21. 21. Lehman DM, Hamlington J, Hunt KJ, Leach RJ, Arya R, Abboud H, et al. A novel missense mutation in ADRB3 increases risk for type 2 diabetes in a Mexican American family. Diabetes/metabolism research and reviews. 2006;22(4):331–6. doi: 10.1002/dmrr.620 pmid:16444766.
  22. 22. Alexander DH, Novembre J, Lange K. Fast model-based estimation of ancestry in unrelated individuals. Genome Res. 2009;19(9):1655–64. doi: 10.1101/gr.094052.109 pmid:19648217; PubMed Central PMCID: PMC2752134.
  23. 23. Pritchard JK, Stephens M, Donnelly P. Inference of population structure using multilocus genotype data. Genetics. 2000;155(2):945–59. pmid:10835412; PubMed Central PMCID: PMC1461096.
  24. 24. Lai CQ, Tucker KL, Choudhry S, Parnell LD, Mattei J, Garcia-Bailo B, et al. Population admixture associated with disease prevalence in the Boston Puerto Rican health study. Human genetics. 2009;125(2):199–209. doi: 10.1007/s00439-008-0612-7 pmid:19107526; PubMed Central PMCID: PMC2727756.
  25. 25. National Diabetes Fact Sheet: National Estimates and General Information on Diabetes and Prediabetes in the United States, 2011. Atlanta, GA: Centers for Disease Control and Prevention, 2011 [Accessed 10 January 2015]. Available:
  26. 26. Ben-Menachem E. Clinical guidelines on the identification, evaluation, and treatment of overweight and obesity in adults: The evidence report. Epilepsia. 2007;48:42–5. doi: 10.1111/J.1528-1167.2007.01402.X pmid:WOS:000251417100014.
  27. 27. Fung TT, Rimm EB, Spiegelman D, Rifai N, Tofler GH, Willett WC, et al. Association between dietary patterns and plasma biomarkers of obesity and cardiovascular disease risk. The American journal of clinical nutrition. 2001;73(1):61–7. pmid:11124751.
  28. 28. Buchanan TA, Xiang AH. Gestational diabetes mellitus. J Clin Invest. 2005;115(3):485–91. doi: 10.1172/JCI24531 pmid:15765129; PubMed Central PMCID: PMC1052018.
  29. 29. Kim C, Newton KM, Knopp RH. Gestational diabetes and the incidence of type 2 diabetes: a systematic review. Diabetes care. 2002;25(10):1862–8. pmid:12351492.
  30. 30. Clogg CC, Petkova E, Haritou A. Statistical-Methods for Comparing Regression-Coefficients between Models. Am J Sociol. 1995;100(5):1261–93. doi: 10.1086/230638 pmid:WOS:A1995QK09300006.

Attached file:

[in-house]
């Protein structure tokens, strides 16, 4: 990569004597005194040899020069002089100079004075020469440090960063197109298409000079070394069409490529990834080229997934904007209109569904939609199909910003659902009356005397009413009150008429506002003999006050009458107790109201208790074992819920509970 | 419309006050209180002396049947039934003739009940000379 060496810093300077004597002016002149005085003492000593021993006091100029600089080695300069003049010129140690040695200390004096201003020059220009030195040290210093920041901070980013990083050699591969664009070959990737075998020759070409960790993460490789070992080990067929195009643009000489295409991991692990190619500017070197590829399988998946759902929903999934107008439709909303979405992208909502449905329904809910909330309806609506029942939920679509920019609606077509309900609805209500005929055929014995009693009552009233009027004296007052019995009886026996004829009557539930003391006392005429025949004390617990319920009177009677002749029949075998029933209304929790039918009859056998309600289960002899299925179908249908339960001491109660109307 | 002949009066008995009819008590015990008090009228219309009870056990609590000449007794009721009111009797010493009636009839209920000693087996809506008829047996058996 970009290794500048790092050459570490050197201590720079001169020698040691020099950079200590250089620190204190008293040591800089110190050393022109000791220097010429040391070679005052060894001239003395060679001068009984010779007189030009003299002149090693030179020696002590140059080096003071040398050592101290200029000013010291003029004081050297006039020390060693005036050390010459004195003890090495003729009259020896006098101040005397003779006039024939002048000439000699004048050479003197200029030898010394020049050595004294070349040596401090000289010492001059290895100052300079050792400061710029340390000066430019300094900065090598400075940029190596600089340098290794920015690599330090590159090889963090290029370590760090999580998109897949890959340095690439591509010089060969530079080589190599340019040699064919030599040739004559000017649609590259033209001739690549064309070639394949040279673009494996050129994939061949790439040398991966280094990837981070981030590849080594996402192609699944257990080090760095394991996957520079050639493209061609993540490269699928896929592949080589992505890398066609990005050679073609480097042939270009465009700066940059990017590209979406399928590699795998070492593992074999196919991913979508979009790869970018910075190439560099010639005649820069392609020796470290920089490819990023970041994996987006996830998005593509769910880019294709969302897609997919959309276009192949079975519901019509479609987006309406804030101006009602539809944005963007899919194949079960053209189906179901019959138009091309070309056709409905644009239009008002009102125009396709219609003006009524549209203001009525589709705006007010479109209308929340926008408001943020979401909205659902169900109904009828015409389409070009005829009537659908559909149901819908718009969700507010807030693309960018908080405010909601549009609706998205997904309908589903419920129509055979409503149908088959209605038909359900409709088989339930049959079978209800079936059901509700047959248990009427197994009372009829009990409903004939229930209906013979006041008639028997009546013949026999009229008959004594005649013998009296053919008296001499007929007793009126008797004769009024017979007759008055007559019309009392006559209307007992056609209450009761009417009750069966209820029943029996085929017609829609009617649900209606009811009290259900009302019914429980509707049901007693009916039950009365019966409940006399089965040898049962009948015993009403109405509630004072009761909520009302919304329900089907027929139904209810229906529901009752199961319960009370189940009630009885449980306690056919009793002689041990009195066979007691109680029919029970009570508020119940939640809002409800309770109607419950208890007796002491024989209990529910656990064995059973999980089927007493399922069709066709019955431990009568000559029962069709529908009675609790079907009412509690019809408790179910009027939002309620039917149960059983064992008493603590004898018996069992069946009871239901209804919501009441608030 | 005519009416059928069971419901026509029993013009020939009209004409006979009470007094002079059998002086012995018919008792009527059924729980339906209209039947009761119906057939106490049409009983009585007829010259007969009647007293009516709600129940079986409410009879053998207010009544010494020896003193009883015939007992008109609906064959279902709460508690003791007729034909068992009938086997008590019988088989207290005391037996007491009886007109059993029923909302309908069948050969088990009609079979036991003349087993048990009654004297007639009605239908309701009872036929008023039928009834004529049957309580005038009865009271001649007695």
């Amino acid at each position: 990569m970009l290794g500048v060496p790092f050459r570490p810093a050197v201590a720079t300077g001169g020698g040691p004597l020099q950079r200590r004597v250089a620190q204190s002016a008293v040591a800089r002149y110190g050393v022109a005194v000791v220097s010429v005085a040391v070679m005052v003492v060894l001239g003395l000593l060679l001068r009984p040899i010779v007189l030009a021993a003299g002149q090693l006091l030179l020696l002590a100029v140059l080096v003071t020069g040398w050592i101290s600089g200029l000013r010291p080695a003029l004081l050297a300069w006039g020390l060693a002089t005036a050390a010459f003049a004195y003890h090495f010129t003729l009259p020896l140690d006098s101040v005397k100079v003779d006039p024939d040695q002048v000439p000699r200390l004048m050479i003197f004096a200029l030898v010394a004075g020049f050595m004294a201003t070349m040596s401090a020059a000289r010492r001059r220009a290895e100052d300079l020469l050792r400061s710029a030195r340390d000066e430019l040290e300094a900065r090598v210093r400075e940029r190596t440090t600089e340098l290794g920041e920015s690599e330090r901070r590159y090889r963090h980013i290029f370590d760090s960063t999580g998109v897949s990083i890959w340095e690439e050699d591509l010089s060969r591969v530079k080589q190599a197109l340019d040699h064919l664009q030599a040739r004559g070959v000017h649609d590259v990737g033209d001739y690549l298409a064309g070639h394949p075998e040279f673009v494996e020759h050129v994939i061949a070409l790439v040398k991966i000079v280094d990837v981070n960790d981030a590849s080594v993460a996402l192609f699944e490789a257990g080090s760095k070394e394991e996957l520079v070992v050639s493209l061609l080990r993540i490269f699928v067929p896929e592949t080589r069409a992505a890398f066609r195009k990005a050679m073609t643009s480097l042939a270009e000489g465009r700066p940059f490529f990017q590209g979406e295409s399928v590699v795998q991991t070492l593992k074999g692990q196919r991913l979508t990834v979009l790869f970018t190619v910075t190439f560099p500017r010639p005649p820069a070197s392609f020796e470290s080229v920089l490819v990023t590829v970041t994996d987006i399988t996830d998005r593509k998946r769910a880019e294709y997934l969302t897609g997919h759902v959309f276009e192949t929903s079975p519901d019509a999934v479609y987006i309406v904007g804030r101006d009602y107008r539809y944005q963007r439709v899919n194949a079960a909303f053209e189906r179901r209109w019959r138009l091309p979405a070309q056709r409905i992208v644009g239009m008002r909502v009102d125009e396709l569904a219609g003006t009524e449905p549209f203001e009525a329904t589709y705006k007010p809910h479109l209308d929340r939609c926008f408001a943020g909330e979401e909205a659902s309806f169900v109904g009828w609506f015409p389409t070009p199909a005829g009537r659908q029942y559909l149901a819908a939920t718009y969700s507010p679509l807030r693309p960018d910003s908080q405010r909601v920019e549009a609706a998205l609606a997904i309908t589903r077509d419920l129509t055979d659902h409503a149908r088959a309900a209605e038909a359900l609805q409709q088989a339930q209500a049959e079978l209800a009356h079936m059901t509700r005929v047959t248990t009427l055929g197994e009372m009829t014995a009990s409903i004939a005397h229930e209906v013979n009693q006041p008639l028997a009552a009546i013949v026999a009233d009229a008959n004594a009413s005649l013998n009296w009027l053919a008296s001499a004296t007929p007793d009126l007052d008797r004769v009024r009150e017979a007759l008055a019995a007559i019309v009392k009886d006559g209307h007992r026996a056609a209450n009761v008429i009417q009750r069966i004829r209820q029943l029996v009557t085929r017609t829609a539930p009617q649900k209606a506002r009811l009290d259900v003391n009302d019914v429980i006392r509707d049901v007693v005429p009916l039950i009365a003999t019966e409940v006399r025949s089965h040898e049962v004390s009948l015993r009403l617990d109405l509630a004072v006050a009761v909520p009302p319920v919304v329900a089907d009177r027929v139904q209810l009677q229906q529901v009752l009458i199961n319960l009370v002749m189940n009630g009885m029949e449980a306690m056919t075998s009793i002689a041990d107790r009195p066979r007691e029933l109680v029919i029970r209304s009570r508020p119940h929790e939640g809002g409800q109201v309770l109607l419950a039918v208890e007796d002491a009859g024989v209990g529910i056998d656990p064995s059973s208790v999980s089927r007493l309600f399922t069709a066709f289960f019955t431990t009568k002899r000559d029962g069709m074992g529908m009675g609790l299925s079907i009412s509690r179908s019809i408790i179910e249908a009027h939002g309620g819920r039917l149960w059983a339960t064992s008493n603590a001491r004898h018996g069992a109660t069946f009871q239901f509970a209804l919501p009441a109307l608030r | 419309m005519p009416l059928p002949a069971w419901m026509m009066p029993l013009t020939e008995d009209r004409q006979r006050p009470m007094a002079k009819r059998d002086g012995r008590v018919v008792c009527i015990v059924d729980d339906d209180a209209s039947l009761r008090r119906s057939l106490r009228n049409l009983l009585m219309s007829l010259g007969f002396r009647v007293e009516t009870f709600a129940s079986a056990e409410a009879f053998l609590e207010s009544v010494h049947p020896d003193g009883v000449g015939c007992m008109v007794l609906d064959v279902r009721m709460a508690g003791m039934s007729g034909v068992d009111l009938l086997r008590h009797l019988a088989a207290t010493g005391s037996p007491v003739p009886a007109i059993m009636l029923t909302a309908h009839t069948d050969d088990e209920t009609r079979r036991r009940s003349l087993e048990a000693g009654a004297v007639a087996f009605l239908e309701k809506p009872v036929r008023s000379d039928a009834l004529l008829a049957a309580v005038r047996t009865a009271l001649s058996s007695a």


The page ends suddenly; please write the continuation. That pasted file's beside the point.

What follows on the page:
31. 31. Wilkinson AV, Spitz MR, Strom SS, Prokhorov AV, Barcenas CH, Cao Y, et al. Effects of nativity, age at migration, and acculturation on smoking among adult Houston residents of Mexican descent. American journal of public health. 2005;95(6):1043–9. doi: 10.2105/AJPH.2004.055319 pmid:15914831; PubMed Central PMCID: PMC1449306.
  32. 32. Beuten J, Halder I, Fowler SP, Groing HH, Duggirala R, Arya R, et al. Wide disparity in genetic admixture among Mexican Americans from San Antonio, TX. Annals of human genetics. 2011;75(4):529–38. doi: 10.1111/j.1469-1809.2011.00655.x pmid:21592109; PubMed Central PMCID: PMC3115480.
  33. 33. Crow JF, Kimura M. An introduction to population genetics theory. New York,: Harper & Row; 1970. xiv, 591 p. p.
  34. 34. Reiner AP, Ziv E, Lind DL, Nievergelt CM, Schork NJ, Cummings SR, et al. Population structure, admixture, and aging-related phenotypes in African American adults: the Cardiovascular Health Study. Am J Hum Genet. 2005;76(3):463–77. doi: 10.1086/428654 pmid:15660291; PubMed Central PMCID: PMC1196398.
  35. 35. Abecasis GR, Auton A, Brooks LD, DePristo MA, Durbin RM, Handsaker RE, et al. An integrated map of genetic variation from 1,092 human genomes. Nature. 2012;491(7422):56–65. Epub 2012/11/07. doi: nature11632 [pii] doi: 10.1038/nature11632 pmid:23128226; PubMed Central PMCID: PMC3498066.
  36. 36. Watkins WS, Xing J, Huff C, Witherspoon DJ, Zhang Y, Perego UA, et al. Genetic analysis of ancestry, admixture and selection in Bolivian and Totonac populations of the New World. BMC genetics. 2012;13:39. doi: 10.1186/1471-2156-13-39 pmid:22606979; PubMed Central PMCID: PMC3432609.
  37. 37. Hermann S, Rohrmann S, Linseisen J, May AM, Kunst A, Besson H, et al. The association of education with body mass index and waist circumference in the EPIC-PANACEA study. BMC public health. 2011;11:169. doi: 10.1186/1471-2458-11-169 pmid:21414225; PubMed Central PMCID: PMC3070651.
  38. 38. Marin G, Gamba RJ. A new measurement of acculturation for Hispanics: The bidimensional acculturation scale for Hispanics (BAS). Hispanic J Behav Sci. 1996;18(3):297–316. doi: 10.1177/07399863960183002 pmid:WOS:A1996VG32400002.
  39. 39. Kandula NR, Diez-Roux AV, Chan C, Daviglus ML, Jackson SA, Ni H, et al. Association of acculturation levels and prevalence of diabetes in the multi-ethnic study of atherosclerosis (MESA). Diabetes care. 2008;31(8):1621–8. doi: 10.2337/dc07-2182 pmid:18458142; PubMed Central PMCID: PMC2494621.